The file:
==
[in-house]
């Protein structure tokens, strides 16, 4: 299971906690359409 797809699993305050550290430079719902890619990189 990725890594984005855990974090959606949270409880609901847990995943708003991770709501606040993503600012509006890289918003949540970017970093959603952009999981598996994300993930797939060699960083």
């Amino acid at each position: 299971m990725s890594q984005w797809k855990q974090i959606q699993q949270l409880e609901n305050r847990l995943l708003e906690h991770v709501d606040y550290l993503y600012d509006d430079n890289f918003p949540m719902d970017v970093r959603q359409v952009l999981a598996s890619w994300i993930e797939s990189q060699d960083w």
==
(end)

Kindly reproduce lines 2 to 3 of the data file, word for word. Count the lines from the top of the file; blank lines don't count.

């Protein structure tokens, strides 16, 4: 299971906690359409 797809699993305050550290430079719902890619990189 990725890594984005855990974090959606949270409880609901847990995943708003991770709501606040993503600012509006890289918003949540970017970093959603952009999981598996994300993930797939060699960083």
């Amino acid at each position: 299971m990725s890594q984005w797809k855990q974090i959606q699993q949270l409880e609901n305050r847990l995943l708003e906690h991770v709501d606040y550290l993503y600012d509006d430079n890289f918003p949540m719902d970017v970093r959603q359409v952009l999981a598996s890619w994300i993930e797939s990189q060699d960083w």